“Mutual accountability” is the fifth principle of aid effectiveness in the Paris Declaration. Importantly, it asks how governments, development agencies and civil society can hold each other accountable for delivering on their many promises. However, like the last child in a large family, it has received the least attention of any Paris principle. A recent review by OECD concluded that the development community is unclear on its definition, and there is no established best practice on how to put it into action.

Over the last year, I have worked to boost mutual accountability between African governments, development partners and others as they attempt to transform agriculture across the continent. I have concluded that it is real relationships that are the basis for achieving mutual accountability, and yet the development community rarely considers what it takes to establish productive working relationships that transcend institutions.

The accountability problem
According to the Paris Principles, development work is most effective when numerous actors align themselves behind a single strategy and co-ordinate their action. As a result, governments, development partners, and civil society make countless fine promises to act together on various issues. However, as sovereign entities, there is no formal or legal accountability for anyone to deliver on these promises. The principle of “Mutual Accountability” calls for mechanisms that provide the evidence, debate and transparency through which all partners feel the pressure to deliver.

Where mutual accountability works
There are numerous mechanisms that promote mutual accountability, but I will highlight three that are generating particular interest.

In Rwanda, for its poverty reduction strategy, the government has proactively established a performance scorecard with clear mutually agreed criteria against which all partners are held accountable. At an annual event the results are publicly announced, with the good and poor performers recognised at Presidential level, and remedial actions agreed.

The International Health Partnership (IHP+) is rationalising the inefficient jungle of health initiatives by committing partners to one strategy in each country against which to align, and then producing scorecards that show whether partners are really harmonising their efforts. The results are announced and debated at technical and political fora.

CAADP, Africa’s plan for boosting agriculture, is similarly aligning partners behind single country strategies, but then bringing together stakeholder coalitions to interrogate M&E reports and debate the quality of performance by various partners. Again the outcome is shared at technical and political fora where partners can commit to remedial actions.

Real relationships – the secret ingredient
Most literature on mutual accountability takes a typically technical or mechanistic approach to the issue, extolling structural solutions such as M&E systems, scorecards and platforms. My experience however is that fundamentally mutual accountability is a cultural issue founded on the quality of relationships between individuals that transcend institutions. People feel mutually accountable because they respect each other personally and professionally, and do not want to let each other down. Where these relationships are forged in hard work and honesty, people can demonstrate a much stronger commitment to delivery than with relationships within hierarchical institutions where formal sanctions do apply.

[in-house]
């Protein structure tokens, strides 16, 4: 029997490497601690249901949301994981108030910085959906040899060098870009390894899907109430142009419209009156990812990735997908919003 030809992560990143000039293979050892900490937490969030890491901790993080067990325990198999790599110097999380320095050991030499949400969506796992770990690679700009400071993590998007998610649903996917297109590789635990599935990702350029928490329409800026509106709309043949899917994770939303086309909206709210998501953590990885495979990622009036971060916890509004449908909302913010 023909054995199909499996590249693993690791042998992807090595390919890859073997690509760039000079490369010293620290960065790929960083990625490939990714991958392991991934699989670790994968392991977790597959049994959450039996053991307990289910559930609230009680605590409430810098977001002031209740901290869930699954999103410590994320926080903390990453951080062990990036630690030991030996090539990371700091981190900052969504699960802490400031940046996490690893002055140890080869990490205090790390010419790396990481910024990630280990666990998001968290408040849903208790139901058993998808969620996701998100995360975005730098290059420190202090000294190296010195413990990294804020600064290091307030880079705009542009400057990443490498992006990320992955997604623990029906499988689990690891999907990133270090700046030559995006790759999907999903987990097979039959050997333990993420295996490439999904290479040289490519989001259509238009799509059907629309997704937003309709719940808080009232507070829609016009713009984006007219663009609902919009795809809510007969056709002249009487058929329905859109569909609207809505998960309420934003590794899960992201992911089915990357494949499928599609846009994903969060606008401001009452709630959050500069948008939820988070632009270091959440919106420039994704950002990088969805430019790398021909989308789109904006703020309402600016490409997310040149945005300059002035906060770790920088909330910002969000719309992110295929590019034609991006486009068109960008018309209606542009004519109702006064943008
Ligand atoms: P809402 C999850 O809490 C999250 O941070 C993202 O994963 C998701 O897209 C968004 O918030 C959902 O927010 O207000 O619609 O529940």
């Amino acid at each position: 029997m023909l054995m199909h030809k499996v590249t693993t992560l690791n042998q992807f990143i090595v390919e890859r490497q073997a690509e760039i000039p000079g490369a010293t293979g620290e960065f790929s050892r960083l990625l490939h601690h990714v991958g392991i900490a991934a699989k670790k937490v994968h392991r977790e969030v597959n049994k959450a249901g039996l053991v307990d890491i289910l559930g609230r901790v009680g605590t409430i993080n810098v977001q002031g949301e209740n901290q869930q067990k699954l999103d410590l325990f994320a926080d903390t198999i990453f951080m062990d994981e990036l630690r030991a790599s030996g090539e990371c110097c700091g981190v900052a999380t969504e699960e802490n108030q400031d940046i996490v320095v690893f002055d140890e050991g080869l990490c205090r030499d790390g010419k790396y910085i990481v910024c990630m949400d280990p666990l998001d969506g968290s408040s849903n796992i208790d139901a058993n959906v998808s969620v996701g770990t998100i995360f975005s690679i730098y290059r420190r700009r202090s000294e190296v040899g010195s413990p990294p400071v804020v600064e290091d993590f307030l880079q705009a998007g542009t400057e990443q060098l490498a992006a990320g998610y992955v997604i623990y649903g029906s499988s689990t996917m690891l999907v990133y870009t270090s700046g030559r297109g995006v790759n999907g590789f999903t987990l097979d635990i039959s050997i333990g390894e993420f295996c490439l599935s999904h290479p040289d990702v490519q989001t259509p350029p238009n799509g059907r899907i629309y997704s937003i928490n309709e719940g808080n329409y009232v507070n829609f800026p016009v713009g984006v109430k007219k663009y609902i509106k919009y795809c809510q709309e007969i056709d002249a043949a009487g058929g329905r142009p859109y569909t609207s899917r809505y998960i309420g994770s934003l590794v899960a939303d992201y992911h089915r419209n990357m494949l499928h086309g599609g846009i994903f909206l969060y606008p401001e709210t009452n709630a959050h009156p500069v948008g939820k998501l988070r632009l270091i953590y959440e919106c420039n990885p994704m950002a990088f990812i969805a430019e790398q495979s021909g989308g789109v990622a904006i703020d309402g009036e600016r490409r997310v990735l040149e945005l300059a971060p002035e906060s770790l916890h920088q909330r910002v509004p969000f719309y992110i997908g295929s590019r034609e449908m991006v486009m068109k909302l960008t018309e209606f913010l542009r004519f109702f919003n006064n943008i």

Furthermore relationship based accountability means issues get dealt with faster and more efficiently. My Ugandan colleague can call me up to discuss financing constraints as soon as they are apparent, rather than waiting for a senior manager to make a formal and potentially awkward announcement at the next big meeting.

The three examples of Rwanda, IHP+, and CAADP are significant because in each case there is a real community of people who are actively working closely on making progress together. This contrasts with high-level fora such as the UN Development Co-operation Forum where the discussion is more technical, and the relationships more institutional. Real relationships are necessary for people to care about delivery, and then mechanisms for evidence, debate and transparency count for something.

Development initiatives are rarely structured to establish personal working relationships that transcend institutions. I suggest this is essential good practice, as a foundation for accountability and delivering results. We need to think more about how to foster such relationships, but potentially heretical proposals could include:
• Co-locating teams of individuals who work together on issues from across institutions, rather than housing them in their own organisations and dispatching them for the occasional brief interaction
• Locating structural mechanisms for mutual accountability at the heart of real communities of practice, rather than operating as global, generic aid effectiveness instruments.
• Organising meetings and conferences to include more small group time, rather than lengthy formal plenary sessions; and hosting them at informal venues rather than grand conference centres.
• Organising social events at meetings or conferences to allow people to get to know each other personally, or better undertake joint field trips that build an emotional connection to the issue.
• Embracing technology such as video-skype and virtual workspaces.

Accountability will be mutual, when individuals from across institutions stand shoulder to shoulder with a personal commitment as well as a professional obligation to achieving results together.